How I switched from “have to do” to “get to do”. It wasn’t easy!

In the last couple of days, as a result of what I was reading in The Daily Stoic book, I kept thinking about the difference between “have to do” and “get to do”. An implementation first step would be for me to rename my current “To do list” excel file “Get to do list”. Really, I listed mostly items I feel grateful to have the opportunity to do, but for a reason or another, I keep on procrastinating with getting (some of) them done. A switch in approach does not sound like a bad idea. But is it really all it takes to procrastinate less?

I got the opportunity to actually practice it with one of the most dreaded items of my list.

Which is replacing the batteries of our watches and get a new watch belt for mine, as the one I had was completely broken. To be exact, this is an entry in my list with 11th of May 2019 as expiration date, but I am pretty sure it is something which needed to be done since March 2019. Anyway, I had it written down, as an action to feel inspired to do, but I kept postponing it. Until the 5th of July.

The boyfriend asked me to print out something for him at a printing place and I decided to use the errant to get some sun [and steps]. I like walking, so why not do it in the afternoon, when the morning excitement wears off? And why not take the opportunity to also get the watches done? It would basically mean more steps, so let’s do it.

I decided this two days before, when I did my scheduling on Wednesday. Now, Thursday was a great day: hanging out by the pool reading all day and swimming and then meeting one of my friends, so life’s just great. But Friday, with my errands, had less appeal.

When I woke up on Friday morning, I was angry with the world. I had to take out the trash? Mad. The coffee tasted less great. Mad. There were bad tomatoes in the fridge which needed to be thrown away. Mad. There was a big pot which needed cleansing. Mad. The bread was in the fridge for five days, so a new one needed to be baked by the time the boyfriend gets home. Mad. Lots of things to do before the boyfriend came home from his field mission and my anger just kept on rising. I love to do things for other people, especially for him, so all my anger came from one place and one place only: I really, really didn’t want to go to the store where the watches will get to be fixed. Piata Unirii.

Now, I procrastinate on things, but I usually get things done. Even when I really don’t want to. I have a pretty strong responsibility towards doing the things which need to be done and completing my mission, despite how I feels towards the activity in that moment. The point is: I will do it anyway, so why not enjoying it? Why feel angry and upset and resistant when I could find some satisfaction in doing the thing I am going to do no mayyer how I feel about it? So, before going to the printing place, where I do like to go, I thought about things I could do to actually enjoy my errands and the rest of my day.

First I charged my phone and downloaded three episodes of Happier with Gretchen Rubin to listen to on my walk. I got my sun glasses and took the stairs instead of the elevator. I then proceeded to call my mother and we talked for 20 minutes, enough to get close to the printing place. I turned the podcast on and while walking the remaining distance to the printing shop, I thought about buying a nice cup of coffee to drink on my way to the watch repairing store. But the coffee place was closed so I got a sugarless Pepsi instead. And the moment I opened the bottle I realized that I could actually turn my anger around, although is not easy nor instant.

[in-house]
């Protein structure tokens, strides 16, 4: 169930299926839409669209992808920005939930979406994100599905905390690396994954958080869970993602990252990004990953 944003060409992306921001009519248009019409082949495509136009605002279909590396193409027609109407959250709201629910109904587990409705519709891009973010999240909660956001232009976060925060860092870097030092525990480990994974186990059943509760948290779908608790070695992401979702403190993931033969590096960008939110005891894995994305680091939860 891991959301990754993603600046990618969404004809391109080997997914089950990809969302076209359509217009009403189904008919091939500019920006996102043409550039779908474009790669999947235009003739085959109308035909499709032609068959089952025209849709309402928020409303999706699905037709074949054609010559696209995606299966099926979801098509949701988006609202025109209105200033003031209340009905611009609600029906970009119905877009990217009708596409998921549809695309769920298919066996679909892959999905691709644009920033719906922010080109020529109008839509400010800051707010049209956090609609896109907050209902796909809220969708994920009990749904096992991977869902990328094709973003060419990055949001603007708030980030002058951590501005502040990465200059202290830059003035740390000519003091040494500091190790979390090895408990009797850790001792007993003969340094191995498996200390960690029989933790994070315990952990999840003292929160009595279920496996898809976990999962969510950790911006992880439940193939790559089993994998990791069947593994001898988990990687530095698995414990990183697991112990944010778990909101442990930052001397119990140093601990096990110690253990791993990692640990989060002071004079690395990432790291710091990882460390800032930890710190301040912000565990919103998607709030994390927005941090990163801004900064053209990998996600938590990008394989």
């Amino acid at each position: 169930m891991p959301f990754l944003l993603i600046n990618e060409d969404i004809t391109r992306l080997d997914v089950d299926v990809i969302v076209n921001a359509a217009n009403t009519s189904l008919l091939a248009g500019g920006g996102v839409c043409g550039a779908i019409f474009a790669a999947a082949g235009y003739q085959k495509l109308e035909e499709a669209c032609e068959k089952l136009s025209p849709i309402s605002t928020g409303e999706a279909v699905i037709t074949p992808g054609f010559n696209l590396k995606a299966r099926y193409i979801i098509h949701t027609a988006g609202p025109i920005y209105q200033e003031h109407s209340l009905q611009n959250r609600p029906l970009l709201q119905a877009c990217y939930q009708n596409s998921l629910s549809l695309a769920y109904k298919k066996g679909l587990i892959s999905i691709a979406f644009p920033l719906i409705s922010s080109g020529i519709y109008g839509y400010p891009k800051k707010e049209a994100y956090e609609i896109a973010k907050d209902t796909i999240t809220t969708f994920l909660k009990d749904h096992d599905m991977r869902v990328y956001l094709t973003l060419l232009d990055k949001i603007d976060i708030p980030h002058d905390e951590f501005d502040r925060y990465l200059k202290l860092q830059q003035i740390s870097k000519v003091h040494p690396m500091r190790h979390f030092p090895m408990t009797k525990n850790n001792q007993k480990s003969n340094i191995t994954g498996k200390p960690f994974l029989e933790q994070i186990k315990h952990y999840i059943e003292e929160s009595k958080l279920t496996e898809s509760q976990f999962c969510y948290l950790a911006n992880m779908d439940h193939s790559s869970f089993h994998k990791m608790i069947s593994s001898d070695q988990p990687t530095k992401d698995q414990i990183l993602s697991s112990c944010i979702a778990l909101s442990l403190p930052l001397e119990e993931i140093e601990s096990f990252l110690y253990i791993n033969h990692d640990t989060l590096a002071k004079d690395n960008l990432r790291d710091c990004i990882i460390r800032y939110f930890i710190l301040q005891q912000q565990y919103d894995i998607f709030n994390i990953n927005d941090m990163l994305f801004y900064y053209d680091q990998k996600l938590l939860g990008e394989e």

So, the watch repairing implied going to Piata Uniri. Now, don’t get me wrong, the place is nice, but it’s so crowded and it’s among my least favorite places in the city and I avoid it as much as I possible can. And I can a lot.

But the thing was that this task can be done only there (to be read: I am sure I can get it done there and have no time to try other places because I had already done that and it did not work). So I had to go to Unirii.

Hot sunny day in Bucharest and I was walking on the Boulevard following the shadows and drank my Pepsi when thought that I can get to Unirii by passing through the city center. I don’t particularly enjoy it, but it reminds me of spending time with my friend in Denmark in the old city center and she likes the place very much [hi, Mada]. And those memories do make me feel better.

15 minutes after my walk through a not very crowded city center, there I was, in front of the watch repairing shop. 30 minutes more and both watches were fixed. It felt great. My watch looks so great with the new blue belt. So, my anger and resistance were lower, almost non-existent. It was about 14:45 in a hot summer day, I was wearing no hat and I had to walk home on streets where I knew there were almost no trees. My enjoyment lowered a little bit.

But still, I got out of the store and walked through Unirii square where I stopped by the fountains I didn’t yet get to see this year (I guess it’s been about two years, I really don’t go to Unirii). It looked so great, I even stopped to take some pictures. I felt a little bit better. So, instead of going home to watch some series trying to forget about my day, I got things done, walked around enjoying [parts of] my walk and got home to read and write some more [after a two hours nap though].

I know it’s a process when trying to turn things around for myself. I am cognitively aware of the steps, but emotionally it might take even more effort to switch from a “to do” mindset to a “get to do” one. But what is life other than experimenting in order to feel more satisfied with living?

I believe it’s important to live every day at a time and use the experience to learn how to make things better for oneself! We’re only human, so let’s be kind.

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